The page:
The Koontz decision and planning in Cambridge

(Below is a letter I submitted to the Cambridge Chronicle)

While the Supreme Court's recent rulings on the Voting Rights Act and on the Defense of Marriage Act were getting all the attention, an equally important but much less noted decision came from the Justices on land use.  The case, referred to as Koontz, has wide-ranging implications.  "The Court's decision today has jeopardized local governments' ability to ensure that the costs of new development are fairly born by its developers and users," wrote W. Paul Farmer, the head of the American Planning Association. Professor John Echeverria added in a separate opinion piece, "The decision will very likely encourage local government officials to avoid any discussion with developers related to permit conditions that, in the end, might have let both sides find common ground.”

What does this decision mean for Cambridge? As many would agree, the challenge in this city today is not how to attract investment.  The challenge is how we maintain a sustainable community, a community that will thrive in its diversity and vibrancy in the 21st century. Talk to any real estate agent and they will tell you the same story -- a condo for sale receives multiple offers all above asking price.  The winner in these sweepstakes is the one who can pay cash up front.  This is not sustainable in the long run.

One of the ways that we are countering these pressures, not just in housing but across the range of needs in this community, is through agreements that the city and developers reach during discussions over development.  The message has been clear: companies in Cambridge must focus beyond just their workforce and see themselves as partners of the whole community. Ultimately, their success depends on the city's success.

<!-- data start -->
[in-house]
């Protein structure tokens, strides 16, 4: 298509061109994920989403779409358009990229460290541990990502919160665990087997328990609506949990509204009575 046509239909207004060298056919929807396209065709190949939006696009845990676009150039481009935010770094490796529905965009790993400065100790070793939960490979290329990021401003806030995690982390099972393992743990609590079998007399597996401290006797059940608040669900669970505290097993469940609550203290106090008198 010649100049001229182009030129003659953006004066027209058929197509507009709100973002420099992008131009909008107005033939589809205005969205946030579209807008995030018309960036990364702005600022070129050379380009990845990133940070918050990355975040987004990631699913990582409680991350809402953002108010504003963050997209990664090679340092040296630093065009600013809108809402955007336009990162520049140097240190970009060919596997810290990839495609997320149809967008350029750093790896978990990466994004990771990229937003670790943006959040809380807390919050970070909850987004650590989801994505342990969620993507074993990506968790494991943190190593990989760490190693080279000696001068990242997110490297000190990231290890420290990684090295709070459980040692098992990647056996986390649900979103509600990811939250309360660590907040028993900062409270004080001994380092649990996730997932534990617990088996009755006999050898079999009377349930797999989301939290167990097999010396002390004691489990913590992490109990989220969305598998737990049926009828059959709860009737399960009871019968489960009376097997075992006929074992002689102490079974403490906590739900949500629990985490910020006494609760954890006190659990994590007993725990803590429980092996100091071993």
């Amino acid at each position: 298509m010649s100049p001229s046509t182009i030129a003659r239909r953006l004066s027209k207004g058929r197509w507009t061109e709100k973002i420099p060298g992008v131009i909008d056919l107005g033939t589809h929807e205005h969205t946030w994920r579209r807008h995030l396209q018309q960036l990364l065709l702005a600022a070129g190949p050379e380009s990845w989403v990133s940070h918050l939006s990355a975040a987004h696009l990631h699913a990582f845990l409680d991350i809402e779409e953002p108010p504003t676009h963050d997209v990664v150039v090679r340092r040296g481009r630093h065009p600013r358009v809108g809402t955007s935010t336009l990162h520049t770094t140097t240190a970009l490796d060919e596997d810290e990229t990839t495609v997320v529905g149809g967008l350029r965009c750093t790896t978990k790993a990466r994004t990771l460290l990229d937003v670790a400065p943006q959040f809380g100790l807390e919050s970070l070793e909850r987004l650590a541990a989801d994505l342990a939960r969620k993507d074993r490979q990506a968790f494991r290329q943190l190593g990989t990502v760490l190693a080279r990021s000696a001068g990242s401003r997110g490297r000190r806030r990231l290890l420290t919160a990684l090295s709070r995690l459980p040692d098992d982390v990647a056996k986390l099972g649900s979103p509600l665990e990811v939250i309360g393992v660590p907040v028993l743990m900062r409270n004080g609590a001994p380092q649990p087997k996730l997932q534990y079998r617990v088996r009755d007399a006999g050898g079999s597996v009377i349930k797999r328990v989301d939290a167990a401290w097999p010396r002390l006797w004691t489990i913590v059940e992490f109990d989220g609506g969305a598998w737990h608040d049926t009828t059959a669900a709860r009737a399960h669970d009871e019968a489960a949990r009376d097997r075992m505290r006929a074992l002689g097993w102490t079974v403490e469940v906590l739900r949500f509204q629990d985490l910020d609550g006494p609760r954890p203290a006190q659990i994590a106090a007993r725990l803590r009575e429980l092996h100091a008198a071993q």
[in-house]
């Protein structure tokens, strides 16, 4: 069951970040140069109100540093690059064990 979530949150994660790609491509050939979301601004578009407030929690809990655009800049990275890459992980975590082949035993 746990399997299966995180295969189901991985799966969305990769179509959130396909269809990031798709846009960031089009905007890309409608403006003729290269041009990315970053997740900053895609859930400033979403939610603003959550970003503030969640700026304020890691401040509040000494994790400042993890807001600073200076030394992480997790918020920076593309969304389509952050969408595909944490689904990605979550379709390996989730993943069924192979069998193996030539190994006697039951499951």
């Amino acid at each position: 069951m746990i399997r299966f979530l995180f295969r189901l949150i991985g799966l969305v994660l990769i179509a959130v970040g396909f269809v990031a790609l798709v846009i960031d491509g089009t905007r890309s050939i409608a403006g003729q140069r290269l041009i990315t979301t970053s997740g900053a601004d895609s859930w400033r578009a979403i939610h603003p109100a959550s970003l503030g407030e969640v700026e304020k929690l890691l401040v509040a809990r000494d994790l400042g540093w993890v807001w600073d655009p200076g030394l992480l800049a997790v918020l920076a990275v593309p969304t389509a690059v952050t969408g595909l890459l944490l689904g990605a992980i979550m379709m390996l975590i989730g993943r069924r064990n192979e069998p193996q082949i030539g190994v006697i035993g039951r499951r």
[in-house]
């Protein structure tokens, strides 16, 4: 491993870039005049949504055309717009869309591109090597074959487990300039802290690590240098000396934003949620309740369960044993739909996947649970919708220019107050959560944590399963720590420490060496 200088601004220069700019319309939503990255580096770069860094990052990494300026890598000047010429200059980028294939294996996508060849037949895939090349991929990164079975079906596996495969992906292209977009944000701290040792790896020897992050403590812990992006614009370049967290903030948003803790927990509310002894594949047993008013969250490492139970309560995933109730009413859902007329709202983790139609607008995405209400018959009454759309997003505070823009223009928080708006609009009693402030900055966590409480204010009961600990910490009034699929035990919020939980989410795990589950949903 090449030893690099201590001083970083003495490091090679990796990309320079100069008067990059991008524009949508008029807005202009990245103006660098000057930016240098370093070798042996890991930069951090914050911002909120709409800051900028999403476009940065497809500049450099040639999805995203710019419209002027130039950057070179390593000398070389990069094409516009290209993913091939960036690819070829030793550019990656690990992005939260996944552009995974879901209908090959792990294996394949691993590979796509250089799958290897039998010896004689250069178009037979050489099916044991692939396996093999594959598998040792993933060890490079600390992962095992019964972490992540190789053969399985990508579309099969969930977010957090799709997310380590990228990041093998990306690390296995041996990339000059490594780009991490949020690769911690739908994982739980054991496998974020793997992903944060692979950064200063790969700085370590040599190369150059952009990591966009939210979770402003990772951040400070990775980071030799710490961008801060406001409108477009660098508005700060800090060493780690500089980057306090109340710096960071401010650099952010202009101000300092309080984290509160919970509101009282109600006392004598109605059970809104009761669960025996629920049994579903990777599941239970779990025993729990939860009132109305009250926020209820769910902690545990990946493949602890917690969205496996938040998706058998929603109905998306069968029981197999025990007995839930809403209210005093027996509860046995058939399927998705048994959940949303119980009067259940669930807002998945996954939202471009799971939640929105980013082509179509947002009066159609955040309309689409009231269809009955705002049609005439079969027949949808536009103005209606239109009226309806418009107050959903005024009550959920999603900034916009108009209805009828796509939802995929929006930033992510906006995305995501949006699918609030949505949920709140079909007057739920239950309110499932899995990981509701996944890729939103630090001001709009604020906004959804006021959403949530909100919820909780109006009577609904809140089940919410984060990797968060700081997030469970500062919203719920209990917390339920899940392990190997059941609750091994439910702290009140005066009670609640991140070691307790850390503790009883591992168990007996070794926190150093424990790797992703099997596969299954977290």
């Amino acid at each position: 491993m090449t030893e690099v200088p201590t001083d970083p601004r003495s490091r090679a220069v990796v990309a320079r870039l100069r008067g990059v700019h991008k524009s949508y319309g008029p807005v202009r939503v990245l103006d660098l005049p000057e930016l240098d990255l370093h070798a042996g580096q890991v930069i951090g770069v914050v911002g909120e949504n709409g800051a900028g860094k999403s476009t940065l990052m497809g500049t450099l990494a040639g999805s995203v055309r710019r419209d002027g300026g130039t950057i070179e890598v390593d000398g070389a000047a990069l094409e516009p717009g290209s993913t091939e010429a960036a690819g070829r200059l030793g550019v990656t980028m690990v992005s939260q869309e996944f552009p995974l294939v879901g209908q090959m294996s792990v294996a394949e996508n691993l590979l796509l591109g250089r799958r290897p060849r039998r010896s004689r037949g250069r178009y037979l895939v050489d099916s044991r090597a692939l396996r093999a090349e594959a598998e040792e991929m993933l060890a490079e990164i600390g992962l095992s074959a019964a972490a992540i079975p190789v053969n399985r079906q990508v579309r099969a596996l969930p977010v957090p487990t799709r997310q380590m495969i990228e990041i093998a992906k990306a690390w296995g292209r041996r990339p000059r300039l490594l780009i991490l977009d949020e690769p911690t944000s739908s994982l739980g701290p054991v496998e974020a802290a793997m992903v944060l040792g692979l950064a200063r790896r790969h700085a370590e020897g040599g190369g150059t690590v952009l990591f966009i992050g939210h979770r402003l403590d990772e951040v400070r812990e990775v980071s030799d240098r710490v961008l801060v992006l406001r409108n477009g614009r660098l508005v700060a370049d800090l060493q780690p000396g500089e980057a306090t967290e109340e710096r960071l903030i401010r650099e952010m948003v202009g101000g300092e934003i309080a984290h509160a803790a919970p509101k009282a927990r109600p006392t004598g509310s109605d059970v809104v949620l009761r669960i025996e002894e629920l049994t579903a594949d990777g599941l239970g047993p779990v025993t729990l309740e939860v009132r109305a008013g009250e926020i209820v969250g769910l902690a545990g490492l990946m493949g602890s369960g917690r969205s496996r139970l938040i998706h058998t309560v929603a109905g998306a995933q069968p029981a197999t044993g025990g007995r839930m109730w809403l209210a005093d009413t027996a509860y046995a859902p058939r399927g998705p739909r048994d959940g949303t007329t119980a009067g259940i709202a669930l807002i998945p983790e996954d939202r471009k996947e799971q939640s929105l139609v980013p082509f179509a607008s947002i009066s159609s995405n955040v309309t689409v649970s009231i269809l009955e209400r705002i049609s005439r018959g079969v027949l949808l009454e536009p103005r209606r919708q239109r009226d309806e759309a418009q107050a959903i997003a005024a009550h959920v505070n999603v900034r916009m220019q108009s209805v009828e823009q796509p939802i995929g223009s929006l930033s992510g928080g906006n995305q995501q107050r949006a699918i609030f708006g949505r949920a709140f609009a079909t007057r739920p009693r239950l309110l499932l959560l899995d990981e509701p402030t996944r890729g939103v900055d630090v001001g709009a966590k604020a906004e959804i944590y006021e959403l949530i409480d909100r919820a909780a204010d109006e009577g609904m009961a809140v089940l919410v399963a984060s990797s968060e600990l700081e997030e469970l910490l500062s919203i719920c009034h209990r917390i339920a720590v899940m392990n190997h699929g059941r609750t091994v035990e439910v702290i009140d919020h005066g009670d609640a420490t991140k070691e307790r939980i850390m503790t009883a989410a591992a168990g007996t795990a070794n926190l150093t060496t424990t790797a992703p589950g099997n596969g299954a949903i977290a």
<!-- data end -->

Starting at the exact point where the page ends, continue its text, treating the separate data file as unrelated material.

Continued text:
To achieve this, we must strive to create predictability in the process, where companies and the city know what the ground rules are.  Make no mistake, these agreements provide significant benefits to the city and its citizens.  The Foundry Building is just a recent example.  

It’s a set of challenges that most municipalities would welcome, but to navigate these waters successfully requires real leadership and vision about how this city can be vibrant, diverse, and eclectic while holding on to its role as an epicenter of economic activity. Negotiated agreements have been an important part of the answer.  Now, let’s hope Koontz doesn’t bring to Cambridge something else that everyone is predicting from this decision: litigation.

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